Don't worry the entire world is going to be evangelized! For each hundred people that left the Church, one person entered the Church, often with New Wave therapeutic attitude. And our Pope tells us not to evengelize.

      Legitimate reforms? What good is a reform if this ends up being much worse than the previous situation?

      "they are simply incapable of separating the abuses in the church from legitimate reforms that have accompanied said abuses."

      You are the one who is unable to view the obvious. The reforms were designed by the same people that wanted to commit the abuses in order to commit the abuses. Read this VII cardinal saying:" We wrote the ambiguous sentences of the VII so we coul exploit them to impose our ideas"

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    5. Tony,

      Did the tectonic shift over the past few hundred years merit a response from the Church? The Enlightenment; mind-blowing scientific advances; the Industrial Revolution and consumerism; the rise of Humanism and secular philosophy. Did these things need to be responded to?

      If the Church needed to do more in response to all this than just trot out the Council of Trent, and if Vat II was that response, then there is much more to the story than the question begging assertion that Vat II was “word salad” intentionally written to be misused by modernists. No?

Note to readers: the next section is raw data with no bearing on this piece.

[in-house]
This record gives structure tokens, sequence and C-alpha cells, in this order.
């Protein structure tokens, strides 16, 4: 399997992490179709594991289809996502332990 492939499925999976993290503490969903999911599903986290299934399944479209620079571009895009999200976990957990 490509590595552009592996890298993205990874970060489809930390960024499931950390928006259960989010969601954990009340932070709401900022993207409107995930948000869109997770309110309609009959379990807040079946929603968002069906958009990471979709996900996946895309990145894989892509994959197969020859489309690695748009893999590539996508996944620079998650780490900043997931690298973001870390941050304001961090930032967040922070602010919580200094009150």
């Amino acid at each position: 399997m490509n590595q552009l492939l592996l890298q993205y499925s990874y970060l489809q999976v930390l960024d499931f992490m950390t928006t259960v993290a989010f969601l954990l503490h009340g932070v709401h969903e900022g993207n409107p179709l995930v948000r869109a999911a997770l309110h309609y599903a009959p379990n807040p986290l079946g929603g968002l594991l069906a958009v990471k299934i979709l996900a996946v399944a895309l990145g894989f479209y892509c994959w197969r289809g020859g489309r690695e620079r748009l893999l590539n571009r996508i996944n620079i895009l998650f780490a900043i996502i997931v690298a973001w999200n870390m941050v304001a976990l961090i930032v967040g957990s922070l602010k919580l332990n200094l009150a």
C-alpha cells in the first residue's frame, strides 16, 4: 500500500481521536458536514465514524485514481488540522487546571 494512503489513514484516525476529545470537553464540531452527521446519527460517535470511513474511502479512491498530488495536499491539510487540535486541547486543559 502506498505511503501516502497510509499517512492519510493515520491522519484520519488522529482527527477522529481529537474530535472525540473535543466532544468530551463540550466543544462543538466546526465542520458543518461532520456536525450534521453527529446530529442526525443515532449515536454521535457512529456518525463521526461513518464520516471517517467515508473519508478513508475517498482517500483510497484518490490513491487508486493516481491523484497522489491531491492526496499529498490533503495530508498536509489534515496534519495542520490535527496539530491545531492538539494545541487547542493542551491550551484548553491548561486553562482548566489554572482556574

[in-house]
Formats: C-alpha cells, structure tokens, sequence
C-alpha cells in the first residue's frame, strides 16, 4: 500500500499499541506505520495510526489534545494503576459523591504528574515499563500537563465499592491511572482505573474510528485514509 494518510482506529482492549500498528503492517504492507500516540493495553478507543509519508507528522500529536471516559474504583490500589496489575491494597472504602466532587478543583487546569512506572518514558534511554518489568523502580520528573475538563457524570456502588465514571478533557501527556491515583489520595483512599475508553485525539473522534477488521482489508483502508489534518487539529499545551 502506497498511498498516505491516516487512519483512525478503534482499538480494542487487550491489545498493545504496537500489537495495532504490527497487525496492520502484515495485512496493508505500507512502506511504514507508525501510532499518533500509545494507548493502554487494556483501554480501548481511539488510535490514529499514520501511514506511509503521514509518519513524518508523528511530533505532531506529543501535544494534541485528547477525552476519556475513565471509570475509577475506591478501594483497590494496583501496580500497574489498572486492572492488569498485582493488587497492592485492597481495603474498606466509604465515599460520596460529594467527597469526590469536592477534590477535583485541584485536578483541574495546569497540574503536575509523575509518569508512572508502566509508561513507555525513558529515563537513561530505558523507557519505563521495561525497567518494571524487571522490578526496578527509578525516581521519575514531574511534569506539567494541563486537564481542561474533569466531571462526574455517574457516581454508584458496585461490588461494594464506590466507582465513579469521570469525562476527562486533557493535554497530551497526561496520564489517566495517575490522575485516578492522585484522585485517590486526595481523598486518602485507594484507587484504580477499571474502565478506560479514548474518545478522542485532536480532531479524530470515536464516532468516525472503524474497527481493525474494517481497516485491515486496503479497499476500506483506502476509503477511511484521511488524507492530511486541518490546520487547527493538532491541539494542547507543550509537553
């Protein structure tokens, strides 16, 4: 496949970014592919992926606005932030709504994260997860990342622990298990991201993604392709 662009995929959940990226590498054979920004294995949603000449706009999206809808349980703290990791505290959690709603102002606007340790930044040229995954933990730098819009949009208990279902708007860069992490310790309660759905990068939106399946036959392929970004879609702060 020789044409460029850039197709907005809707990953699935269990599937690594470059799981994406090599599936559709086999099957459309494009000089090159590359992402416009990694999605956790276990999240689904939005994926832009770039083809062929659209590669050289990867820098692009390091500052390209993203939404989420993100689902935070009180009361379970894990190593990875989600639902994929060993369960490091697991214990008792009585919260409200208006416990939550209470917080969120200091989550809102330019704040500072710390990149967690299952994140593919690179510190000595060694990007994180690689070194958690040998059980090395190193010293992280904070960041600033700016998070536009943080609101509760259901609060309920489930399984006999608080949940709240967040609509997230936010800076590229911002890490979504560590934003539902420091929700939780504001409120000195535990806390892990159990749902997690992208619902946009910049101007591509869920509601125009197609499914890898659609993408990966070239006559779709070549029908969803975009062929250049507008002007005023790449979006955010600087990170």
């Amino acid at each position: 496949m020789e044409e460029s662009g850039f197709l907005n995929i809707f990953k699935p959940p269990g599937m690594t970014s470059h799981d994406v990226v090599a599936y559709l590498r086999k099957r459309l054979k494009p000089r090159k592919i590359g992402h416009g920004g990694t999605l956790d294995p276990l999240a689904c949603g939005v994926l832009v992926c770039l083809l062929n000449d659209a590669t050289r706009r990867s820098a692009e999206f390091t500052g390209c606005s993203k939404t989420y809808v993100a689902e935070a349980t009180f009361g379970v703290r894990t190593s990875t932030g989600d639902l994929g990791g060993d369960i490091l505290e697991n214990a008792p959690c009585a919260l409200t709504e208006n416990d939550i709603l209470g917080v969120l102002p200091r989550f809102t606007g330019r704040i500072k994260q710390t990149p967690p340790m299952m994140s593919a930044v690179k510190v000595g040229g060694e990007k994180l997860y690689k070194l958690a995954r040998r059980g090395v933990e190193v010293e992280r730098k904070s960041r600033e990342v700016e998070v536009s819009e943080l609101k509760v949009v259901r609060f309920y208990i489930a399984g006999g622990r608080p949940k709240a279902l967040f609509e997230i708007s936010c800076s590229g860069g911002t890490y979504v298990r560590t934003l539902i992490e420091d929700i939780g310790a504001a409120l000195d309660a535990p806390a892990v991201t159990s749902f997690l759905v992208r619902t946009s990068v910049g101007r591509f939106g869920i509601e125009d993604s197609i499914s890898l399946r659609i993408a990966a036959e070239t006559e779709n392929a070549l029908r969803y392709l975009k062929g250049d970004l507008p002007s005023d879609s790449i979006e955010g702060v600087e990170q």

“Advances in Africa”. You mean since the Council of misused word salad?

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    6. Chent,

      If you’re going to judge the situation in the Church from a public relations perspective and how many people supposedly “leave in droves”, I shudder to think what will happen when you reach John chapter six.

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    7. @Tony: JPII did realize from the beginning of his papacy the urgent problem of evangelization inside the Church. See his excellent apostolic exhortation Catechesi tradendae (1980, I believe).

      @TN: What's gotten into you? You're not usually such a malicious twister of words.

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    8. David, while JPII did realize much of the problem (not all - I will get to that in a second), he did a lot of ineffective things. Catechesi Tradendae, and Ex Corde Ecclesiae were great docs that had almost 0 impact on any actual behavior. The latter, especially, was POINTEDLY ignored by the US bishops. JPII never made an issue of that. He never followed up by taking names, or firing anyone. The universities were just as bad (or worse) at the end of his pontificate as at the beginning.